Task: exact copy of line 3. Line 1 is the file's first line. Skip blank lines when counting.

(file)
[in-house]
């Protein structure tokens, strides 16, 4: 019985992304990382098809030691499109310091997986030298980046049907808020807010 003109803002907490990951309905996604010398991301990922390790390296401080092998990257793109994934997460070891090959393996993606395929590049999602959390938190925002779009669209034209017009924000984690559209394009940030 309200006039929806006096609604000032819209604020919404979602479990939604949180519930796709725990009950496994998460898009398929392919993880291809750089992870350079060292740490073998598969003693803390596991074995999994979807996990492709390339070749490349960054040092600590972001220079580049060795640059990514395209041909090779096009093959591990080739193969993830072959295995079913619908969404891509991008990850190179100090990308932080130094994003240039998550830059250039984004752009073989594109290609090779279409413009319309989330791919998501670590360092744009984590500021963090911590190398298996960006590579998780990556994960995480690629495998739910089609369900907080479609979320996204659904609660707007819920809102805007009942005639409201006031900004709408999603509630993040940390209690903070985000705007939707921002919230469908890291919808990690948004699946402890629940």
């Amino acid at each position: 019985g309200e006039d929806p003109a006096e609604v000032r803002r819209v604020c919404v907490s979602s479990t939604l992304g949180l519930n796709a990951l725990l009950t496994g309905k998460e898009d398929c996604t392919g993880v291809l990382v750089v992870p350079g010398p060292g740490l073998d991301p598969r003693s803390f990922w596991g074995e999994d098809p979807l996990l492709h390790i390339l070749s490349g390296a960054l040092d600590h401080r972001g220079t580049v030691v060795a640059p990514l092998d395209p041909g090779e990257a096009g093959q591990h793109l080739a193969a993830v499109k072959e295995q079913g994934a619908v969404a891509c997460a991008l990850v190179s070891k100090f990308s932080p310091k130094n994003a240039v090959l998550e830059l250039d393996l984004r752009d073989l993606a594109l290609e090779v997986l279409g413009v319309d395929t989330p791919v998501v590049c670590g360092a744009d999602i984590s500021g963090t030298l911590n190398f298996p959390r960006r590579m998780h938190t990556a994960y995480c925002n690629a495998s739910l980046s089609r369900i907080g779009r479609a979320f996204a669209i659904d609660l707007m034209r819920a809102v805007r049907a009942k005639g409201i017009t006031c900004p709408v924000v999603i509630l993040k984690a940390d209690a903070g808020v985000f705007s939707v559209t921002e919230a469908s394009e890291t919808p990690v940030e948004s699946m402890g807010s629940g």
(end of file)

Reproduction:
């Amino acid at each position: 019985g309200e006039d929806p003109a006096e609604v000032r803002r819209v604020c919404v907490s979602s479990t939604l992304g949180l519930n796709a990951l725990l009950t496994g309905k998460e898009d398929c996604t392919g993880v291809l990382v750089v992870p350079g010398p060292g740490l073998d991301p598969r003693s803390f990922w596991g074995e999994d098809p979807l996990l492709h390790i390339l070749s490349g390296a960054l040092d600590h401080r972001g220079t580049v030691v060795a640059p990514l092998d395209p041909g090779e990257a096009g093959q591990h793109l080739a193969a993830v499109k072959e295995q079913g994934a619908v969404a891509c997460a991008l990850v190179s070891k100090f990308s932080p310091k130094n994003a240039v090959l998550e830059l250039d393996l984004r752009d073989l993606a594109l290609e090779v997986l279409g413009v319309d395929t989330p791919v998501v590049c670590g360092a744009d999602i984590s500021g963090t030298l911590n190398f298996p959390r960006r590579m998780h938190t990556a994960y995480c925002n690629a495998s739910l980046s089609r369900i907080g779009r479609a979320f996204a669209i659904d609660l707007m034209r819920a809102v805007r049907a009942k005639g409201i017009t006031c900004p709408v924000v999603i509630l993040k984690a940390d209690a903070g808020v985000f705007s939707v559209t921002e919230a469908s394009e890291t919808p990690v940030e948004s699946m402890g807010s629940g």